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Uptown Police Targeting Managers of Troubled Buildings to Curb Crime

By Mina Bloom | June 3, 2015 10:47am

UPTOWN — Police have identified a few more troubled buildings in Uptown where there are gang-related crimes and plan to meet with the property managers to address the issues, a Town Hall police officer said at a CAPS meeting Tuesday evening.

"We've tried a bunch of things and different steps. Right now it's not enough. We're throwing more resources, seeing what we can do to really nip it in the bud," Sgt. Jason Clark told a packed CAPS meeting Tuesday evening held at Truman College, 1145 W. Wilson Ave.

"If they hear it from me, it's different. Say you're a slumlord and you don't want to act on this. The last thing you want is ticket after ticket. We have leverage over a lot of these establishments," he said.

Clark said Town Hall police will focus on three buildings — one of them is 4528 N. Malden Ave., or the Malden Avenue Apartments. It was not clear where the other two buildings are.

Clark and other officers will sit down with the property managers and representatives from the office of 46th Ward Ald. James Cappleman and bring data, including 911 calls, the number of arrests and a list of people who use the property as an address, to work on issues related to the building.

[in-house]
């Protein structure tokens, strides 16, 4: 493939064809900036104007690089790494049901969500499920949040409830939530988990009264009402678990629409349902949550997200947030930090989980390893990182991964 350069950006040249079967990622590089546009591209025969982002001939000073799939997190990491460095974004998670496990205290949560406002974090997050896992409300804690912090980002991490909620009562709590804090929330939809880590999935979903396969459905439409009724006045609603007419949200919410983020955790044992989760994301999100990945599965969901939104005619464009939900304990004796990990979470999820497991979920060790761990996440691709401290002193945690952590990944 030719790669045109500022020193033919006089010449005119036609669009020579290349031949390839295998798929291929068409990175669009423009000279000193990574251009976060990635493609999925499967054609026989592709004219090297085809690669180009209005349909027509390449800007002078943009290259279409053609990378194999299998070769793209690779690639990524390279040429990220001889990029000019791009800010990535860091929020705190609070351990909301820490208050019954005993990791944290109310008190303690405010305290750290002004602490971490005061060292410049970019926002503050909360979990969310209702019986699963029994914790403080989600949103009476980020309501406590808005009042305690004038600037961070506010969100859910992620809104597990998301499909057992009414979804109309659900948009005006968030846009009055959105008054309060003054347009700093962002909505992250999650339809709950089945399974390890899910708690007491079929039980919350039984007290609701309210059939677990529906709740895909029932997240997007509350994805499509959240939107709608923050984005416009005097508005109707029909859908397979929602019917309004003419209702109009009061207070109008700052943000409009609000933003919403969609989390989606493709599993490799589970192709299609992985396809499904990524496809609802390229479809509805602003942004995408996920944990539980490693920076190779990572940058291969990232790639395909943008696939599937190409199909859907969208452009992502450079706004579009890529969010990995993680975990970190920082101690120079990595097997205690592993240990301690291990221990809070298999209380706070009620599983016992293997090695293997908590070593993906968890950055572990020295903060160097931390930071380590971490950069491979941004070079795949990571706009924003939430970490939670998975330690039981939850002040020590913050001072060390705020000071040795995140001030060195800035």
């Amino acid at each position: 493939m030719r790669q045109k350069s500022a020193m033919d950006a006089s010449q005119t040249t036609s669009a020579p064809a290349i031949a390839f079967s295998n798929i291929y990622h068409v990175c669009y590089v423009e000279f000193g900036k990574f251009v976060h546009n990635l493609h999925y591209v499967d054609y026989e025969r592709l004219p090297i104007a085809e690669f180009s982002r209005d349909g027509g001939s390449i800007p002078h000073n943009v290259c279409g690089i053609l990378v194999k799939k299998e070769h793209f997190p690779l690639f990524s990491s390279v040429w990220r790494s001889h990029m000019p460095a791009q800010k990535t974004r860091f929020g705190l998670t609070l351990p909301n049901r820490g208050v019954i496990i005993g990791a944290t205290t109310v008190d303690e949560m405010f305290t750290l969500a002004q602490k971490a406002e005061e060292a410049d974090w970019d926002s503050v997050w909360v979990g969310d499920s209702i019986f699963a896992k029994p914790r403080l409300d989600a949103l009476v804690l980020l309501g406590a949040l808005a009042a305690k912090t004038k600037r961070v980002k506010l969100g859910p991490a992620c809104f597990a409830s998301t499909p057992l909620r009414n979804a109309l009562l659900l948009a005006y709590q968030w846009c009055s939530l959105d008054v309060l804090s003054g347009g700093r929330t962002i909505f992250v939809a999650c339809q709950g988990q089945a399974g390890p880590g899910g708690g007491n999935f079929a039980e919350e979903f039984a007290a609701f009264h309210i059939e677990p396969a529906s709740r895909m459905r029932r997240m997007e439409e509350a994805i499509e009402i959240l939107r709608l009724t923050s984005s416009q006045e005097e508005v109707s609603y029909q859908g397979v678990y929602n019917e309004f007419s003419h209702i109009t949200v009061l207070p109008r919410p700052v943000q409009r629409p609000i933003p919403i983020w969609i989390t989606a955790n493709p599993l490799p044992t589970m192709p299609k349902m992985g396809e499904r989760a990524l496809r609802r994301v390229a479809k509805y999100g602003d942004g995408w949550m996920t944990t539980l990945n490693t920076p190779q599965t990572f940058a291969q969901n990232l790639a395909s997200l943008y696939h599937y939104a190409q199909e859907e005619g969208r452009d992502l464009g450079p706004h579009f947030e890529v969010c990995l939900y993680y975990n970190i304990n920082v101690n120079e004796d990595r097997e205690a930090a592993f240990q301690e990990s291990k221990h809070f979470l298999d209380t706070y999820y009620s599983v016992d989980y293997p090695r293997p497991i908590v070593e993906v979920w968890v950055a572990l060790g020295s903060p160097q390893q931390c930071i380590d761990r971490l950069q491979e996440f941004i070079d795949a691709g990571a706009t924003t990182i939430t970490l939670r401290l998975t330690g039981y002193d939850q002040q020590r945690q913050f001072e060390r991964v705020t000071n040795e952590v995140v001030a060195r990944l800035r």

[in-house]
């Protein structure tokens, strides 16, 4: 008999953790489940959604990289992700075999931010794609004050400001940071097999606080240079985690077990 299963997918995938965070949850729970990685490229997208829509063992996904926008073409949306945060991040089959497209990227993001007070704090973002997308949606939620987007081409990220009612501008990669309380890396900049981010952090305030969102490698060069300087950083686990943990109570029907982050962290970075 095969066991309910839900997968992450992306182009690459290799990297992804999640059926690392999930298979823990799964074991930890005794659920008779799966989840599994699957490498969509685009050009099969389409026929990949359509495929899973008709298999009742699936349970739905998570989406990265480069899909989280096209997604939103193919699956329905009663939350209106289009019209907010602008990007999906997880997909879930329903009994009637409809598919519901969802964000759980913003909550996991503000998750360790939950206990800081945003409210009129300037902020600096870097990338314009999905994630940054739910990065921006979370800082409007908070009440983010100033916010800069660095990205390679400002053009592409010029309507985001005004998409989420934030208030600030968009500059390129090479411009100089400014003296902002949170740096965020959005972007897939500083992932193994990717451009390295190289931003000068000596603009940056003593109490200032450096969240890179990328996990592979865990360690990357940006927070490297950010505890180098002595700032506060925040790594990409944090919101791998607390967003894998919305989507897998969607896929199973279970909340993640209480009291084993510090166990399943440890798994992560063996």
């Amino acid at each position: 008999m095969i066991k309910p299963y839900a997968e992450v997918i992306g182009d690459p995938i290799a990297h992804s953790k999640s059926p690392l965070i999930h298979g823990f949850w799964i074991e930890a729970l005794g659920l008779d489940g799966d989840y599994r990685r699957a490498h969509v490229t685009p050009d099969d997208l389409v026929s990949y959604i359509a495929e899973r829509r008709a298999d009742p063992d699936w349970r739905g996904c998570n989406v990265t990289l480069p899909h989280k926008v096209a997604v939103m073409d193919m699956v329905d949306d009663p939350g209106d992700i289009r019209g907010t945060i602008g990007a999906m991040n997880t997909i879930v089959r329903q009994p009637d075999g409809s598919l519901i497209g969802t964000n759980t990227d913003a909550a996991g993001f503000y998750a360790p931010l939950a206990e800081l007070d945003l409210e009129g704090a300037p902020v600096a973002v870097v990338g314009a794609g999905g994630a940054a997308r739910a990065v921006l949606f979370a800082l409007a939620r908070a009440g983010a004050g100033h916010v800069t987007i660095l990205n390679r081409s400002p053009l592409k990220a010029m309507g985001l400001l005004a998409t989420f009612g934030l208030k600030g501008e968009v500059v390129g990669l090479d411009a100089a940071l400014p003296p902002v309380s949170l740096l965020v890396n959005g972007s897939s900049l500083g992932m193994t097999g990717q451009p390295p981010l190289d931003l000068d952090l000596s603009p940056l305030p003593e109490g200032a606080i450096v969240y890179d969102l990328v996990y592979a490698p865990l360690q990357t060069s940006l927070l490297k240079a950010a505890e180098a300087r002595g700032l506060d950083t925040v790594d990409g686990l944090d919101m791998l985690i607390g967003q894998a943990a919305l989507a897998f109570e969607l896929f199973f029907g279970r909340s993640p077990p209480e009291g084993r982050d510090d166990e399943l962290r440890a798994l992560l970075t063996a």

"We've had really good success with it," Clark said. "There's not one property that we haven't gotten something out of it when we finally sit down with them."

Cappleman's office and Town Hall police worked with Chicago Housing Authority officials to take legal action against a troubled unit at 4650 N. Malden Ave., close towhere witnesses saw 27-year-old Demarcus Adams before he was fatally shot in February.

A legal case was then filed against the occupants of the building. 

When asked about increasing the number of cameras at the Malden Avenue Apartments, Clark said: "Believe me, that's on the table to put pressure on them to use cameras."

But when another resident asked if an arrest was made after a shooting outside of Truman College, where there are cameras, Clark said that cameras don't always help.

"It depends on where it was facing at the time," he said. "I can't speak to any active investigation for obvious reasons. But was a car driving past? There are lot of things that come into play. I love cameras. It's placement, too."

As always, Clark urged residents to call 911 when they spot chronic issues at or around the same buildings. 

"We want to make it as uncomfortable and as difficult for them to operate," he said.

"We've got a lot of property owners that do want to  be good neighbors. My whole goal is identifying where all of these gangbangers are hanging their hat."

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